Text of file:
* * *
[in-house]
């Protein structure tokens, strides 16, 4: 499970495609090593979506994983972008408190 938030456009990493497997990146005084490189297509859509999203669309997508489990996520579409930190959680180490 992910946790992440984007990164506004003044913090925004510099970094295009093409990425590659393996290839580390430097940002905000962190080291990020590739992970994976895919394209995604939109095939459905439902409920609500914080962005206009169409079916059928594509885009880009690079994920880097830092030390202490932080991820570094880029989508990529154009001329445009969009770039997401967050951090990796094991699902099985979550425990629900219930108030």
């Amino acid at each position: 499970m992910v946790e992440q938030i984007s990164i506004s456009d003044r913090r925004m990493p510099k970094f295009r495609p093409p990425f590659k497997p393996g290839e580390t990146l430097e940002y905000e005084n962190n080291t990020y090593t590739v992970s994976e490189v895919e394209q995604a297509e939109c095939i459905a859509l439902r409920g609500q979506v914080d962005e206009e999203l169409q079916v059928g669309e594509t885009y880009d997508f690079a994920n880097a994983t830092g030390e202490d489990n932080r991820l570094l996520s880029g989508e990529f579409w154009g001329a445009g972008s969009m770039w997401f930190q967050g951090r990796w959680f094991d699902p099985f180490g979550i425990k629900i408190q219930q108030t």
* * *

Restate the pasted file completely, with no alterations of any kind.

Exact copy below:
[in-house]
């Protein structure tokens, strides 16, 4: 499970495609090593979506994983972008408190 938030456009990493497997990146005084490189297509859509999203669309997508489990996520579409930190959680180490 992910946790992440984007990164506004003044913090925004510099970094295009093409990425590659393996290839580390430097940002905000962190080291990020590739992970994976895919394209995604939109095939459905439902409920609500914080962005206009169409079916059928594509885009880009690079994920880097830092030390202490932080991820570094880029989508990529154009001329445009969009770039997401967050951090990796094991699902099985979550425990629900219930108030």
């Amino acid at each position: 499970m992910v946790e992440q938030i984007s990164i506004s456009d003044r913090r925004m990493p510099k970094f295009r495609p093409p990425f590659k497997p393996g290839e580390t990146l430097e940002y905000e005084n962190n080291t990020y090593t590739v992970s994976e490189v895919e394209q995604a297509e939109c095939i459905a859509l439902r409920g609500q979506v914080d962005e206009e999203l169409q079916v059928g669309e594509t885009y880009d997508f690079a994920n880097a994983t830092g030390e202490d489990n932080r991820l570094l996520s880029g989508e990529f579409w154009g001329a445009g972008s969009m770039w997401f930190q967050g951090r990796w959680f094991d699902p099985f180490g979550i425990k629900i408190q219930q108030t």